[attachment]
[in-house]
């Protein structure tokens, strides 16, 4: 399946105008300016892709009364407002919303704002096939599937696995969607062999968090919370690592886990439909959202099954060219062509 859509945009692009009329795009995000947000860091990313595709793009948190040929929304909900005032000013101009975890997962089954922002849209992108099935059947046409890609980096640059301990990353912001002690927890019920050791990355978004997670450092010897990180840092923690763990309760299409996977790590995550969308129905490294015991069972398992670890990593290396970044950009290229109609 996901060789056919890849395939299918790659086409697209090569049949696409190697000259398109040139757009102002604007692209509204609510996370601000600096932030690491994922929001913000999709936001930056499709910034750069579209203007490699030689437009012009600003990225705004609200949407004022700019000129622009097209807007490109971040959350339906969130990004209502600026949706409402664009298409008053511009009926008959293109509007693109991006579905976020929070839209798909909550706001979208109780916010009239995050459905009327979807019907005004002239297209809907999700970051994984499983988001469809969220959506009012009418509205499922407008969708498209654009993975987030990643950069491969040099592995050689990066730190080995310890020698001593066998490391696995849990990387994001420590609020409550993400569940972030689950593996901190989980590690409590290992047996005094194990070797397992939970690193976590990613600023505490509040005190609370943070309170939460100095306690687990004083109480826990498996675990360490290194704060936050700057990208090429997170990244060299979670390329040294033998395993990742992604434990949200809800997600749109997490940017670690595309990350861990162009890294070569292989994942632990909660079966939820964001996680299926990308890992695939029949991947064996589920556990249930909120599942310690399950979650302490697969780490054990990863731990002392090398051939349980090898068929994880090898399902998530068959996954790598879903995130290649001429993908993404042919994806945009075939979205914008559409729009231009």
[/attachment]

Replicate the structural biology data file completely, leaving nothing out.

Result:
[in-house]
């Protein structure tokens, strides 16, 4: 399946105008300016892709009364407002919303704002096939599937696995969607062999968090919370690592886990439909959202099954060219062509 859509945009692009009329795009995000947000860091990313595709793009948190040929929304909900005032000013101009975890997962089954922002849209992108099935059947046409890609980096640059301990990353912001002690927890019920050791990355978004997670450092010897990180840092923690763990309760299409996977790590995550969308129905490294015991069972398992670890990593290396970044950009290229109609 996901060789056919890849395939299918790659086409697209090569049949696409190697000259398109040139757009102002604007692209509204609510996370601000600096932030690491994922929001913000999709936001930056499709910034750069579209203007490699030689437009012009600003990225705004609200949407004022700019000129622009097209807007490109971040959350339906969130990004209502600026949706409402664009298409008053511009009926008959293109509007693109991006579905976020929070839209798909909550706001979208109780916010009239995050459905009327979807019907005004002239297209809907999700970051994984499983988001469809969220959506009012009418509205499922407008969708498209654009993975987030990643950069491969040099592995050689990066730190080995310890020698001593066998490391696995849990990387994001420590609020409550993400569940972030689950593996901190989980590690409590290992047996005094194990070797397992939970690193976590990613600023505490509040005190609370943070309170939460100095306690687990004083109480826990498996675990360490290194704060936050700057990208090429997170990244060299979670390329040294033998395993990742992604434990949200809800997600749109997490940017670690595309990350861990162009890294070569292989994942632990909660079966939820964001996680299926990308890992695939029949991947064996589920556990249930909120599942310690399950979650302490697969780490054990990863731990002392090398051939349980090898068929994880090898399902998530068959996954790598879903995130290649001429993908993404042919994806945009075939979205914008559409729009231009």